Meanwhile, Intel tells users not to download the latest patch as it causes too many problems
Linux creator Linus Torvalds has lambasted Intel for the fiasco surrounding its patches for the Meltdown and Spectre flaws, calling the fixes "pure garbage".
In a post on the Linux kernel mailing list, Torvalds said the patches, part of a rollout of updates for chips dating back through the last decade, “do literally insane things” to the performance of the systems they are installed on. Intel itself found that the patches impact performance by up to 25% on data centre chips, and 3% to 4% on other systems.
“They do things that do not make sense,” Torvalds said. “That makes all your arguments questionable and suspicious. The patches do things that are not sane. WHAT THE F*CK IS GOING ON?”
He continued to rant that the patches are “ignoring the much worse issue, namely that the whole hardware interface is literally mis-designed by morons”.
He added: "And I really don't want to see these garbage patches just mindlessly sent around."
Torvalds' ire appears to be directed at Intel's decision to patch issues that other fixes - like Google's Retpoline fix - already solve - like Google's Retpoline fix addressing a branch target injection enabled by Spectre.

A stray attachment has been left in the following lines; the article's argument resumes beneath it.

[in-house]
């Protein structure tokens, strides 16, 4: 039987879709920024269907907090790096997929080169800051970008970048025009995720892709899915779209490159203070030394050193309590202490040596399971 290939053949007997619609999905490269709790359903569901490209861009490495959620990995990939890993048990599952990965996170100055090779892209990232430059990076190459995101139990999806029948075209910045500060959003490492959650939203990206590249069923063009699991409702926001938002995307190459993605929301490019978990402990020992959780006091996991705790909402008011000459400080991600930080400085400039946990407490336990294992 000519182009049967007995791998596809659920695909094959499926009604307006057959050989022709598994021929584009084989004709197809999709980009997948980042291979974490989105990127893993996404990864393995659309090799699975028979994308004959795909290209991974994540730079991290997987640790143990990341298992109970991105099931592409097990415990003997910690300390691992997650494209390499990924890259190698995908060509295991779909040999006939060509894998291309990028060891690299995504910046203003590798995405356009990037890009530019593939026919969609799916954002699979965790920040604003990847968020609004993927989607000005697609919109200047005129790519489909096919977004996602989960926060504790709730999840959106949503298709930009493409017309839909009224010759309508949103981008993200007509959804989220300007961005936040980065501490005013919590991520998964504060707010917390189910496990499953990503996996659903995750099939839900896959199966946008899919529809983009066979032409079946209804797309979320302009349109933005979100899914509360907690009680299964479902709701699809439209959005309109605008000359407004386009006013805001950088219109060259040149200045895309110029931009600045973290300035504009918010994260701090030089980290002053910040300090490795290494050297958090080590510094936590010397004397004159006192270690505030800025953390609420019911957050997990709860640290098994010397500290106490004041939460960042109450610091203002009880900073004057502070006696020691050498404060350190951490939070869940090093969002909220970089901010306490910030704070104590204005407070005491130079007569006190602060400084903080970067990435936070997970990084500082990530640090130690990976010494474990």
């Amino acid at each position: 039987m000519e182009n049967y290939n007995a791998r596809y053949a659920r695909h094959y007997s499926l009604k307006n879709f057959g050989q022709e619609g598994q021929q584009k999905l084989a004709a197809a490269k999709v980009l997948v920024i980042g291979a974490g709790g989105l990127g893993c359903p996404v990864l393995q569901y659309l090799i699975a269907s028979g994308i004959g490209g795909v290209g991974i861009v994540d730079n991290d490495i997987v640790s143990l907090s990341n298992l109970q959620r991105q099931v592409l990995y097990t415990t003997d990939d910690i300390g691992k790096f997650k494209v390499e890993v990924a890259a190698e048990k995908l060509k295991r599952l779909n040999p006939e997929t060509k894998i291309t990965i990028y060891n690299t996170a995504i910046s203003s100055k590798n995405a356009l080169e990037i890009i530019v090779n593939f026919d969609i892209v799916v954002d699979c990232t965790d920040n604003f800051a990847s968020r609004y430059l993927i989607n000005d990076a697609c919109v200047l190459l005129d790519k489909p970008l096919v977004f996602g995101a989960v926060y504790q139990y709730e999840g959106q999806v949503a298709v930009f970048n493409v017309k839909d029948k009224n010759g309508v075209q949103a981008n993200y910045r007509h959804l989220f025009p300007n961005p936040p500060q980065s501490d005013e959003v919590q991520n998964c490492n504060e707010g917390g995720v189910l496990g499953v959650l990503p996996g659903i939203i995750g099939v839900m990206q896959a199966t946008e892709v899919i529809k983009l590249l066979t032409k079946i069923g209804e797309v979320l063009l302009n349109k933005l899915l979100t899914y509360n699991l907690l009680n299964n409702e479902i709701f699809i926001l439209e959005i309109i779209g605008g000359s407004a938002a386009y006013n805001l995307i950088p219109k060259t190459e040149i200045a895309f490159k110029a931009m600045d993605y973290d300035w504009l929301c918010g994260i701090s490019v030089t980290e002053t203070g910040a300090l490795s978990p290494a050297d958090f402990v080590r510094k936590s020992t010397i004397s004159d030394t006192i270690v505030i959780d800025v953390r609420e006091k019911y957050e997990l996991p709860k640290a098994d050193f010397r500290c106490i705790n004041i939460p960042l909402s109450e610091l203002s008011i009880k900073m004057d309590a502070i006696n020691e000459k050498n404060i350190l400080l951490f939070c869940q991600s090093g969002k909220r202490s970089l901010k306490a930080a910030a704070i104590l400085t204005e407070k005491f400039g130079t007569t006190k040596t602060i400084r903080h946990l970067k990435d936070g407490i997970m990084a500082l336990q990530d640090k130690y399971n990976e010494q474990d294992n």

But he also directed his fire at Intel for its plan to remedy the performance hits its patches are creating. Intel's plan seems to be to bypass the performance hits its Indirect Branch Restricted Speculation (IBRS) update causes by making the Meltdown fix optional, introducing it as an additional feature.
"The whole IBRS_ALL feature to me very clearly says 'Intel is not serious about this, we'll have a ugly hack that will be so expensive that we don't want to enable it by default, because that would look bad in benchmarks'," Torvalds wrote. "So instead they try to push the garbage down to us."
It comes as Intel decided to advise customersn not to download their patches, due to the reboots and performance hits they were causing.
In a post today on the company's newsroom, the firm's executive vice president, Navin Shenoy, said: “We recommend that OEMs, cloud service providers, system manufacturers, software vendors, and end users stop deployment of current versions on specific platform as they may introduce higher than expected reboots and other unpredictable system behaviour.”
The advisory applies to systems powered by Intel's previous generations of chips, including Broadwell, Haswell, Coffee Lake, Kaby Lake, Skylake, and Ivy Bridge families. Intel apologised for the issues being caused by the patch, but it's likely to not be enough for users with suddenly borked machines.
"I apologise for any disruption this change in guidance may cause. The security of our products is critical for Intel, our customers and partners, and for me, personally. I assure you we are working around the clock to ensure we are addressing these issues," he added.